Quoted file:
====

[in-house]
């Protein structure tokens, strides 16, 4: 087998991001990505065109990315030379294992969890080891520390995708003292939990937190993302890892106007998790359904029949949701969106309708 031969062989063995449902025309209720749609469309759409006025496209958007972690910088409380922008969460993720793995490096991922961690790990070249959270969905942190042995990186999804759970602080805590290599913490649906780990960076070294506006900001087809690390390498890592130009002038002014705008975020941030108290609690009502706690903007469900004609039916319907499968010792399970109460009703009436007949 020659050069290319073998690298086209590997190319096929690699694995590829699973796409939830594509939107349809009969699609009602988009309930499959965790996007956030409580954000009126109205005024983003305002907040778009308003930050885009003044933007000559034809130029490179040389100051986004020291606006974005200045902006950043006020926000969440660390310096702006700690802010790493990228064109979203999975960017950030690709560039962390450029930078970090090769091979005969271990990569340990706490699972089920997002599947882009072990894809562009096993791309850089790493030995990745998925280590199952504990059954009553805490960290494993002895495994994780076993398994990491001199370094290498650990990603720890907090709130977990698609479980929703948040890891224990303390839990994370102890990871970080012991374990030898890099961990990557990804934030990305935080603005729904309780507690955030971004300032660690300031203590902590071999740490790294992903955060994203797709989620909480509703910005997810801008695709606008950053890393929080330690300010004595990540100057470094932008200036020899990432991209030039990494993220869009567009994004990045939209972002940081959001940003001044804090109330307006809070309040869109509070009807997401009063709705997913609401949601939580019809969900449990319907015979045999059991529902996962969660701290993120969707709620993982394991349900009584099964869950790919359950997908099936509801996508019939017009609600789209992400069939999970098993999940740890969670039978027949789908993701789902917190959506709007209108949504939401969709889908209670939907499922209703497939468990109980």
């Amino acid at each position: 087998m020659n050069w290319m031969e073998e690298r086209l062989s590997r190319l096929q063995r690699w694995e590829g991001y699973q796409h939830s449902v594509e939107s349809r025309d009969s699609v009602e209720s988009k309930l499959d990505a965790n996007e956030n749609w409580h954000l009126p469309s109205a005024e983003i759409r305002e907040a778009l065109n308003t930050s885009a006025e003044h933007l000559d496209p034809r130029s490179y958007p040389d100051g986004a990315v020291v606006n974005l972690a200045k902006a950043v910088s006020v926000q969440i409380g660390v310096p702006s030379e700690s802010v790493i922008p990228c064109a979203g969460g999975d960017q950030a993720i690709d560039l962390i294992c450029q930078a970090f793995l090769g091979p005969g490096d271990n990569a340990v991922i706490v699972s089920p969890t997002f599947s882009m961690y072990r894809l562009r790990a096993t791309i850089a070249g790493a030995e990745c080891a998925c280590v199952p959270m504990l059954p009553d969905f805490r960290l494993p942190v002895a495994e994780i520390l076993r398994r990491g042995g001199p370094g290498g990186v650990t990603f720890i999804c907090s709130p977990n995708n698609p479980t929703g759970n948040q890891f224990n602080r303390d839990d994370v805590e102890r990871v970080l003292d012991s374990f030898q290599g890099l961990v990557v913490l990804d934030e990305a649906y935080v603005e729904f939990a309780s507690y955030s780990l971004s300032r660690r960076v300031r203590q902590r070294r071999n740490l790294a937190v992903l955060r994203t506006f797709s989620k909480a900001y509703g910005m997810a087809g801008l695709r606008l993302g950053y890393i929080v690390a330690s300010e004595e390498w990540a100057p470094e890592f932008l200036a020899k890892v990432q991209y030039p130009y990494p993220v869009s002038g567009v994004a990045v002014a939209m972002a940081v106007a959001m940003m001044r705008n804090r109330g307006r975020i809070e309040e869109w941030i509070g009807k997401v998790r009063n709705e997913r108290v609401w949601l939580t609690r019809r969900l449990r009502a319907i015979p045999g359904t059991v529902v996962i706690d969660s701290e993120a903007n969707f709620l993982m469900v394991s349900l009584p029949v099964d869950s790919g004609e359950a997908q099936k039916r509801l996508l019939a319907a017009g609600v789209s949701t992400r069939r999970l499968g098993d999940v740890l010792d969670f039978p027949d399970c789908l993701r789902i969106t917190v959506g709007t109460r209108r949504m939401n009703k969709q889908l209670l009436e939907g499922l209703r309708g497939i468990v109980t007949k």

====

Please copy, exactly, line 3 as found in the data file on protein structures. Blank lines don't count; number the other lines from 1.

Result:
């Amino acid at each position: 087998m020659n050069w290319m031969e073998e690298r086209l062989s590997r190319l096929q063995r690699w694995e590829g991001y699973q796409h939830s449902v594509e939107s349809r025309d009969s699609v009602e209720s988009k309930l499959d990505a965790n996007e956030n749609w409580h954000l009126p469309s109205a005024e983003i759409r305002e907040a778009l065109n308003t930050s885009a006025e003044h933007l000559d496209p034809r130029s490179y958007p040389d100051g986004a990315v020291v606006n974005l972690a200045k902006a950043v910088s006020v926000q969440i409380g660390v310096p702006s030379e700690s802010v790493i922008p990228c064109a979203g969460g999975d960017q950030a993720i690709d560039l962390i294992c450029q930078a970090f793995l090769g091979p005969g490096d271990n990569a340990v991922i706490v699972s089920p969890t997002f599947s882009m961690y072990r894809l562009r790990a096993t791309i850089a070249g790493a030995e990745c080891a998925c280590v199952p959270m504990l059954p009553d969905f805490r960290l494993p942190v002895a495994e994780i520390l076993r398994r990491g042995g001199p370094g290498g990186v650990t990603f720890i999804c907090s709130p977990n995708n698609p479980t929703g759970n948040q890891f224990n602080r303390d839990d994370v805590e102890r990871v970080l003292d012991s374990f030898q290599g890099l961990v990557v913490l990804d934030e990305a649906y935080v603005e729904f939990a309780s507690y955030s780990l971004s300032r660690r960076v300031r203590q902590r070294r071999n740490l790294a937190v992903l955060r994203t506006f797709s989620k909480a900001y509703g910005m997810a087809g801008l695709r606008l993302g950053y890393i929080v690390a330690s300010e004595e390498w990540a100057p470094e890592f932008l200036a020899k890892v990432q991209y030039p130009y990494p993220v869009s002038g567009v994004a990045v002014a939209m972002a940081v106007a959001m940003m001044r705008n804090r109330g307006r975020i809070e309040e869109w941030i509070g009807k997401v998790r009063n709705e997913r108290v609401w949601l939580t609690r019809r969900l449990r009502a319907i015979p045999g359904t059991v529902v996962i706690d969660s701290e993120a903007n969707f709620l993982m469900v394991s349900l009584p029949v099964d869950s790919g004609e359950a997908q099936k039916r509801l996508l019939a319907a017009g609600v789209s949701t992400r069939r999970l499968g098993d999940v740890l010792d969670f039978p027949d399970c789908l993701r789902i969106t917190v959506g709007t109460r209108r949504m939401n009703k969709q889908l209670l009436e939907g499922l209703r309708g497939i468990v109980t007949k």